Amidst a growing debate over the labeling of food made with ingredients derived from genetically modified organisms (GMO), Fooducate released a new feature this week that helps grocery shoppers identify which products are made with GMO ingredients.
The overall debate is being fueled by Proposition 37, a ballot initiative in California, that would make producers clearly label anything that contains GMO ingredients. Companies like Monsanto, which has spent over $7 million alone to defeat the initiative, are opposed. Companies like Nature’s Path Foods, which has spent a little over $600,000 to support it, are urging voters to pass the law. Polls show that most Californians are indeed in favor of it, but support is slipping in the wake of a negative ad blitz.
While that debate plays out in California and across the nation, Fooducate’s latest feature is a stopgap for consumers that want to know more about GMO ingredients in the food they’re buying. For background, Fooducate is a mobile grocery application that helps shoppers navigate food labels. A user scans a barcode and the app grades the item by how healthy it is and suggests alternatives that are healthier. The apps are free and on Google Play and iTunes have an average rating of 4.4 and 4.5 out of 5, respectively.
With Fooducate’s new GMO feature, users can choose to be notified about GMO ingredients and when they scan a barcode, see how likely it is to contain them. To make this work, Fooducate compiled a proprietary database of ingredients and their likelihood of containing GMO. For example, if it contains corn or soy there is a high probability it would contain GMO ingredients, whereas beets would be a medium probability.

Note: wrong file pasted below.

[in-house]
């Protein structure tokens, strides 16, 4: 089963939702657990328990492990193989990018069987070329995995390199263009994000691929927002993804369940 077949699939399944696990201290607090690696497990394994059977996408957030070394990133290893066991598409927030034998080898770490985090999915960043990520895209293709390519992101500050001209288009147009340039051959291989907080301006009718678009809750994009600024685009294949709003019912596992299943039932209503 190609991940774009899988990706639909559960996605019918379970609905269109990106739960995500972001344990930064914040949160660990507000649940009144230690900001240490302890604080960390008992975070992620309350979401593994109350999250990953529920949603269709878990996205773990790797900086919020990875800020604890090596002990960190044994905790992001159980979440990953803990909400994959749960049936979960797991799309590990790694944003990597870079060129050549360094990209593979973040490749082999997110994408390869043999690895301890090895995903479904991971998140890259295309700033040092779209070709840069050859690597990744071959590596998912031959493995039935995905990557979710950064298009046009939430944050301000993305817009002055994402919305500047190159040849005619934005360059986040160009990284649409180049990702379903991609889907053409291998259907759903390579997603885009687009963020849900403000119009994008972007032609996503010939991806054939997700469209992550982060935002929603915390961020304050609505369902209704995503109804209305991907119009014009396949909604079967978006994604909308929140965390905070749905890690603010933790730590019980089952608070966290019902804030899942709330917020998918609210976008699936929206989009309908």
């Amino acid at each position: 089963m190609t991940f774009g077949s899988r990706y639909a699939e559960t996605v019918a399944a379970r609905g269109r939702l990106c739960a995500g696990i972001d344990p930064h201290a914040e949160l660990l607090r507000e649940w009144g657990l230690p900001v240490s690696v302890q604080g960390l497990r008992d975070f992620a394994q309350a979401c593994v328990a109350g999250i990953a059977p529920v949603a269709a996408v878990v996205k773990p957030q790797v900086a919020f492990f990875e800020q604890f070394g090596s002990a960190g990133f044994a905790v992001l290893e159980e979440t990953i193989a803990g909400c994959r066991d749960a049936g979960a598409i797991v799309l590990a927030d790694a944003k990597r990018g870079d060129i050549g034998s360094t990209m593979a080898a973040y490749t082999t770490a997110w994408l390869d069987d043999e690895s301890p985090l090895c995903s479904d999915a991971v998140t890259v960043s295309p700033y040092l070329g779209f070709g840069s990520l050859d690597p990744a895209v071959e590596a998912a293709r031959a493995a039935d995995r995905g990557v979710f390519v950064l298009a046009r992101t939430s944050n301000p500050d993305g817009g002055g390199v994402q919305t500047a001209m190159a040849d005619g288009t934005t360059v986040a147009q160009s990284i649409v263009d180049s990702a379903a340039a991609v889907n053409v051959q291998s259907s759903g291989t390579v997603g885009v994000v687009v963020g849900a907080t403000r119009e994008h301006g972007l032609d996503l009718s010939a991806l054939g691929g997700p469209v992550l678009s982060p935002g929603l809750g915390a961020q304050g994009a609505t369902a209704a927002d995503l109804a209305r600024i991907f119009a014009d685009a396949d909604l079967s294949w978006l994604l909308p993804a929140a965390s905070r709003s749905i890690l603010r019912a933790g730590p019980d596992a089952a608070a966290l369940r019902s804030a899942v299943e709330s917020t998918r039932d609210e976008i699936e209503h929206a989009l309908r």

“We built our own [database], but we did poke around public resources. We also consulted with food scientists and other experts,” says Hemi Weingarten, the Founder and CEO of Fooducate.
Weingarten says GMO information has been a repeated request from users since they launched the app two years ago and they started building out the feature two months ago. “The heavy lifting was in integrating information from multiple sources: manufacturers, non-GMO project and our internal database,” says Weingarten.
It’s not a perfect solution, in that users only get back the level of probability that something contains GMO ingredients and might scare some off products that are otherwise fine. But, it’s an option Fooducate users can toggle on and off.
If under some scenario Proposition 37 passes in California and snowballs such that the Food and Drug Administration mandates GMO labeling nationwide, it would negate the need for Fooducate’s GMO feature.
“We certainly won’t shed any tears if our GMO feature becomes superfluous…” says Weingarten. “We can only hope.”
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